The Children of Kings follows The Alton Gift and Traitor's Sun in the Darkover timeline.

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Editorial Reviews

Chicago Sun-Times
“For sheer skill in storytelling and world building, for wit, for strikingly intelligent development of the concept of telepathy, above all, for continuous concern for people, Bradley has put some more famous sagas in the shade.”
Center City Weekly Press
“[The Alton Gift] is a must for fans of the series and reads as if Deborah has been channeling Marion’s spirit.”
Locus (for Exile's Song)
“This is the best Darkover novel in a long time…. It’s a tale of culture clash, in classic Darkover style, a delightful return to a fascinating world, and a great read.”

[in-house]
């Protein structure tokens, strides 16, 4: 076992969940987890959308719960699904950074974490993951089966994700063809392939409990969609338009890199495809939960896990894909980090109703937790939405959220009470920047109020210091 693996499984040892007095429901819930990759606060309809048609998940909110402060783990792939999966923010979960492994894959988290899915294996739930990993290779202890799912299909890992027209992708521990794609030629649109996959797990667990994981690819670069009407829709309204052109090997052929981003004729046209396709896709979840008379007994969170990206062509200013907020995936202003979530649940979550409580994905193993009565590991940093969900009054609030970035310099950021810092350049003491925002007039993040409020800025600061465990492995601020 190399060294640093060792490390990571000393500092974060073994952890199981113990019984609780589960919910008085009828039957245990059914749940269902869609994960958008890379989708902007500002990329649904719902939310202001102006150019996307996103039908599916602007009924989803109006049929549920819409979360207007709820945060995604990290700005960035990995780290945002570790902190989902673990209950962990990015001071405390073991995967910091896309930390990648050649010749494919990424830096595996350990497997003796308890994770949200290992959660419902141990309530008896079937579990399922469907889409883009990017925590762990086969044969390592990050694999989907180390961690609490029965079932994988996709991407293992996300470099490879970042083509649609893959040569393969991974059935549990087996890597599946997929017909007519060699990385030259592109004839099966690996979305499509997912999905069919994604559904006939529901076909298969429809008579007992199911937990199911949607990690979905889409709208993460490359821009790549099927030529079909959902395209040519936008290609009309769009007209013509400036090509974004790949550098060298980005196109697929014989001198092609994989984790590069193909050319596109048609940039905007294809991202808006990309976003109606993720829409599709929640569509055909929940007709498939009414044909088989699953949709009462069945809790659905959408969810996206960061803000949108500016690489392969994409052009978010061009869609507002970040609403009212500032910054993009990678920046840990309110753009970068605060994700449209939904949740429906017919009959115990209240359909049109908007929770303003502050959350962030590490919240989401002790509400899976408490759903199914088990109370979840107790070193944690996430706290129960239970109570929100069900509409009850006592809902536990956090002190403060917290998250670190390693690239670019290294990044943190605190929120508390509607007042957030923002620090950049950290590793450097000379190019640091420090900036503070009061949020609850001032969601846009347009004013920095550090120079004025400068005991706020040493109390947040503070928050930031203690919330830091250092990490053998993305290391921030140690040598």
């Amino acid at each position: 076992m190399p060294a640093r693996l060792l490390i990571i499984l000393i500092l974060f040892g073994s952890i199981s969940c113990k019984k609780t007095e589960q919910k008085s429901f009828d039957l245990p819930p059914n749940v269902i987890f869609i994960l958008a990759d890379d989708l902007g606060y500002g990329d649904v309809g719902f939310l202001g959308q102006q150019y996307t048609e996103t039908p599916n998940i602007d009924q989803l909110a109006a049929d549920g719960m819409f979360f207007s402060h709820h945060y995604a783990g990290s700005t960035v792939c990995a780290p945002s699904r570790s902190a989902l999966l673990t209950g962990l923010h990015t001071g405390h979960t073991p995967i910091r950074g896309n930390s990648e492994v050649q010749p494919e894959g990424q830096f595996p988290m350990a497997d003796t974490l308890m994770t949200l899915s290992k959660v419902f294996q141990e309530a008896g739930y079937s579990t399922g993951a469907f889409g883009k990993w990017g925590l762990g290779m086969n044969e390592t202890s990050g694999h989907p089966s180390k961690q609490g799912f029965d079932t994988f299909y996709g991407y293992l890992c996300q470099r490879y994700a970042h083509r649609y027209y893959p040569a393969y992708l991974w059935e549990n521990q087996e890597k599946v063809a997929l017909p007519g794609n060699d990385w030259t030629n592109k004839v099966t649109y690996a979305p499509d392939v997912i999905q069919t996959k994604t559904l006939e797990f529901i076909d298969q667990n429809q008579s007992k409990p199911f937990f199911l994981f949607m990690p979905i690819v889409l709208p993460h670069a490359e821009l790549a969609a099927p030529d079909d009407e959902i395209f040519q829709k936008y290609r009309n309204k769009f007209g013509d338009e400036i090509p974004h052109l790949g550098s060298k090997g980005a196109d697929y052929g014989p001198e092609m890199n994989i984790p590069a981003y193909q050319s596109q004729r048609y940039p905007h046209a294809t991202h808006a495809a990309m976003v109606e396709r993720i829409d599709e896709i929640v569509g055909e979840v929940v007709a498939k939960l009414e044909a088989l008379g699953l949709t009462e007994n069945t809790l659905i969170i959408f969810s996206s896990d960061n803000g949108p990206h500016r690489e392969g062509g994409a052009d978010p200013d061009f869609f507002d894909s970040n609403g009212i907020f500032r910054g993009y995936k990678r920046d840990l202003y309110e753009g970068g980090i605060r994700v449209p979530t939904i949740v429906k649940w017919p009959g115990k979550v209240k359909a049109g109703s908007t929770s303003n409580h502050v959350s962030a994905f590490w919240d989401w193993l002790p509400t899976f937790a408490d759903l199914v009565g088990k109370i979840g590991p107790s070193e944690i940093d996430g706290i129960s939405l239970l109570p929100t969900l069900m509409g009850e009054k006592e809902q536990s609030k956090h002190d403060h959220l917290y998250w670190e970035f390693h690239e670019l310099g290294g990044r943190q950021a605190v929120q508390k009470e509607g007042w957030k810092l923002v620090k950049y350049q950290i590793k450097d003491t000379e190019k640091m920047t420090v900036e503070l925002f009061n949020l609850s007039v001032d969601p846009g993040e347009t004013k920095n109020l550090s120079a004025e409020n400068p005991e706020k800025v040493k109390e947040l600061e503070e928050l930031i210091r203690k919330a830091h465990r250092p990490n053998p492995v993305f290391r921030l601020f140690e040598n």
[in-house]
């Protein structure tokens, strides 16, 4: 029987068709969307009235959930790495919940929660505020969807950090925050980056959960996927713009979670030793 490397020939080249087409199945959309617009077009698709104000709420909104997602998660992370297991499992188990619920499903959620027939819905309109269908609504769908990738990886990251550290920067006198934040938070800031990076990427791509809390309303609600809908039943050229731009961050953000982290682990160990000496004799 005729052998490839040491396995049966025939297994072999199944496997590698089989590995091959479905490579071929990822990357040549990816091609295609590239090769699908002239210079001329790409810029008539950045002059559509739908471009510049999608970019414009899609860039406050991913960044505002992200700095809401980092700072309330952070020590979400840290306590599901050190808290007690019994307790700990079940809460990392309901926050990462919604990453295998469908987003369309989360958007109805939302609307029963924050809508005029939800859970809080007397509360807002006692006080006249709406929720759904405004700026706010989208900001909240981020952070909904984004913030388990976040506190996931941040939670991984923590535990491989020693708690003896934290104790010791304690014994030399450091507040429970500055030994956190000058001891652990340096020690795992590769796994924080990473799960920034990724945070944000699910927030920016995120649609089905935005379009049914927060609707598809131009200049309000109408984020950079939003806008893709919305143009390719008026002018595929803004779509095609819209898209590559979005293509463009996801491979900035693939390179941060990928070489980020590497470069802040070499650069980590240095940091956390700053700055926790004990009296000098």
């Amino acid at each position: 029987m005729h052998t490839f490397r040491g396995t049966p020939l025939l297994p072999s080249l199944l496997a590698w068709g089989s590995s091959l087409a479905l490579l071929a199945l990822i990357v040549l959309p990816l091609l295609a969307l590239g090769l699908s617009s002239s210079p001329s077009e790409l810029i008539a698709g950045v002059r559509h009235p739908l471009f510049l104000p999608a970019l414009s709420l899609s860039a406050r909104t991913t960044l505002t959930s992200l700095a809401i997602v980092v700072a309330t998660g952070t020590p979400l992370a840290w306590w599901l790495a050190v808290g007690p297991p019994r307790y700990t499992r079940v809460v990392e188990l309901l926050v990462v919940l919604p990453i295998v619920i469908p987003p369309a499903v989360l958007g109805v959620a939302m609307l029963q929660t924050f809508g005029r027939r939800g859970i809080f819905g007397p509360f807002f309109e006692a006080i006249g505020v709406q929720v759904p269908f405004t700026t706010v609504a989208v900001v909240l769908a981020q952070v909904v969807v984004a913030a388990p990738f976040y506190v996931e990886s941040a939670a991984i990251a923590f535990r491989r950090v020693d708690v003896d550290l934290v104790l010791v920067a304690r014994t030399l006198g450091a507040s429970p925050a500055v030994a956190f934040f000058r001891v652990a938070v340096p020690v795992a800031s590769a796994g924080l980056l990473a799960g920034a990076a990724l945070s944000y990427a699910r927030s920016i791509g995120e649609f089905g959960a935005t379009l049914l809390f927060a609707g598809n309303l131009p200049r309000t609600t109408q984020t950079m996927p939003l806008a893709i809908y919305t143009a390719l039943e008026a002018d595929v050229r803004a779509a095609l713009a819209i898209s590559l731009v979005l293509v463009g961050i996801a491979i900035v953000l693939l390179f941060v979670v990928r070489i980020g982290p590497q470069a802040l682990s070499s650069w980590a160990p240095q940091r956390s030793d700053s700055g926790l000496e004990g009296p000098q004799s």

Booklist (for Exile's Song)
“This new entry in Bradley's venerable series is an almost unalloyed pleasure from beginning to end and one of the few recent Darkover novels that someone unfamiliar with the series can pick up and get into immediately.”
Romantic Times (for The Shadow Matrix)
“Ms Bradley spins a mesmerizing tale with masterful craftsmanship. Filled with rousing adventure, intriguing possibilities and fascinating characters.”
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Product Details

  • ISBN-13: 9780756408541
  • Publisher: DAW
  • Publication date: 3/4/2014
  • Series: Darkover Series
  • Format: Mass Market Paperback
  • Pages: 464
  • Sales rank: 218,231
  • Product dimensions: 4.10 (w) x 6.70 (h) x 1.40 (d)

Meet the Author

Marion Zimmer Bradley

Marion Zimmer Bradley is among the most famous, highly respected and best-selling fantasy authors in our genre. The Avalon books and the Darkover novels are considered by many to be her finest achievements. Deborah Ross is a professional writer and a protégé and long-time friend of Bradley.

Biography